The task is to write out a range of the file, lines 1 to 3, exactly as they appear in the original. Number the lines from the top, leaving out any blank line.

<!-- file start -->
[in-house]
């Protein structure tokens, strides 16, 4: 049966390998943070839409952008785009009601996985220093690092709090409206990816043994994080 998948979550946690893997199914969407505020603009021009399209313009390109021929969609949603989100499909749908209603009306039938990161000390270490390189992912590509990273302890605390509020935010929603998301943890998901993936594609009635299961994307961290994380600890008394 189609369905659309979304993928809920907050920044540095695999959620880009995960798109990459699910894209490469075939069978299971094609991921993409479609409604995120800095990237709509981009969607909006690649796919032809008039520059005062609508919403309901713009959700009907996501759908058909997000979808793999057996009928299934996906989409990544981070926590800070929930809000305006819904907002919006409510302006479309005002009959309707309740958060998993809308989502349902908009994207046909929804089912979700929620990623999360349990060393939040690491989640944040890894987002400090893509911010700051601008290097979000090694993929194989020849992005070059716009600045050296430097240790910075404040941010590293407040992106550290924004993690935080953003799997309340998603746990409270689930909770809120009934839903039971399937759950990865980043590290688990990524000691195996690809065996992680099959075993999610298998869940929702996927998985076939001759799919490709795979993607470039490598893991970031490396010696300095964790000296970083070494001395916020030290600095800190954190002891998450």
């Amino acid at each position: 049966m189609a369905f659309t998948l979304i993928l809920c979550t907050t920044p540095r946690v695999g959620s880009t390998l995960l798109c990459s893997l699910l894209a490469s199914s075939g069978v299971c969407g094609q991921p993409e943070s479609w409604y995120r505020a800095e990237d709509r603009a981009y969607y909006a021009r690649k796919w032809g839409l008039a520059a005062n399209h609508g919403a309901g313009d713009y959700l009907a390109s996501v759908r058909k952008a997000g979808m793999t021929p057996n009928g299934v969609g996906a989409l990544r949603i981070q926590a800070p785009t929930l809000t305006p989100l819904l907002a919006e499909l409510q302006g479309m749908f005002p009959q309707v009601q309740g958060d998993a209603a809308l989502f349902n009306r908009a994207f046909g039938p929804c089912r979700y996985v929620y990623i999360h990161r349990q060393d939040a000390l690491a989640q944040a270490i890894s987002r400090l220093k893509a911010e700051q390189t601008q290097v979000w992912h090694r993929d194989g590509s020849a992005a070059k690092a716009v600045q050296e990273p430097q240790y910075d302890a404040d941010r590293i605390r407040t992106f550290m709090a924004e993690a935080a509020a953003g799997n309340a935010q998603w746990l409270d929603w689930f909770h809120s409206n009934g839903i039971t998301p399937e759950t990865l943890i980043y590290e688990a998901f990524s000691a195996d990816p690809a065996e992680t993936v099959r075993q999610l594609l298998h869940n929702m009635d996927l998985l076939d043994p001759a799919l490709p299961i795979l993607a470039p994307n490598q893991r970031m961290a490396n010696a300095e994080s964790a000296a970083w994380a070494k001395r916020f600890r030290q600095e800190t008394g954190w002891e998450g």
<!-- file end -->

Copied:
[in-house]
């Protein structure tokens, strides 16, 4: 049966390998943070839409952008785009009601996985220093690092709090409206990816043994994080 998948979550946690893997199914969407505020603009021009399209313009390109021929969609949603989100499909749908209603009306039938990161000390270490390189992912590509990273302890605390509020935010929603998301943890998901993936594609009635299961994307961290994380600890008394 189609369905659309979304993928809920907050920044540095695999959620880009995960798109990459699910894209490469075939069978299971094609991921993409479609409604995120800095990237709509981009969607909006690649796919032809008039520059005062609508919403309901713009959700009907996501759908058909997000979808793999057996009928299934996906989409990544981070926590800070929930809000305006819904907002919006409510302006479309005002009959309707309740958060998993809308989502349902908009994207046909929804089912979700929620990623999360349990060393939040690491989640944040890894987002400090893509911010700051601008290097979000090694993929194989020849992005070059716009600045050296430097240790910075404040941010590293407040992106550290924004993690935080953003799997309340998603746990409270689930909770809120009934839903039971399937759950990865980043590290688990990524000691195996690809065996992680099959075993999610298998869940929702996927998985076939001759799919490709795979993607470039490598893991970031490396010696300095964790000296970083070494001395916020030290600095800190954190002891998450």
């Amino acid at each position: 049966m189609a369905f659309t998948l979304i993928l809920c979550t907050t920044p540095r946690v695999g959620s880009t390998l995960l798109c990459s893997l699910l894209a490469s199914s075939g069978v299971c969407g094609q991921p993409e943070s479609w409604y995120r505020a800095e990237d709509r603009a981009y969607y909006a021009r690649k796919w032809g839409l008039a520059a005062n399209h609508g919403a309901g313009d713009y959700l009907a390109s996501v759908r058909k952008a997000g979808m793999t021929p057996n009928g299934v969609g996906a989409l990544r949603i981070q926590a800070p785009t929930l809000t305006p989100l819904l907002a919006e499909l409510q302006g479309m749908f005002p009959q309707v009601q309740g958060d998993a209603a809308l989502f349902n009306r908009a994207f046909g039938p929804c089912r979700y996985v929620y990623i999360h990161r349990q060393d939040a000390l690491a989640q944040a270490i890894s987002r400090l220093k893509a911010e700051q390189t601008q290097v979000w992912h090694r993929d194989g590509s020849a992005a070059k690092a716009v600045q050296e990273p430097q240790y910075d302890a404040d941010r590293i605390r407040t992106f550290m709090a924004e993690a935080a509020a953003g799997n309340a935010q998603w746990l409270d929603w689930f909770h809120s409206n009934g839903i039971t998301p399937e759950t990865l943890i980043y590290e688990a998901f990524s000691a195996d990816p690809a065996e992680t993936v099959r075993q999610l594609l298998h869940n929702m009635d996927l998985l076939d043994p001759a799919l490709p299961i795979l993607a470039p994307n490598q893991r970031m961290a490396n010696a300095e994080s964790a000296a970083w994380a070494k001395r916020f600890r030290q600095e800190t008394g954190w002891e998450g």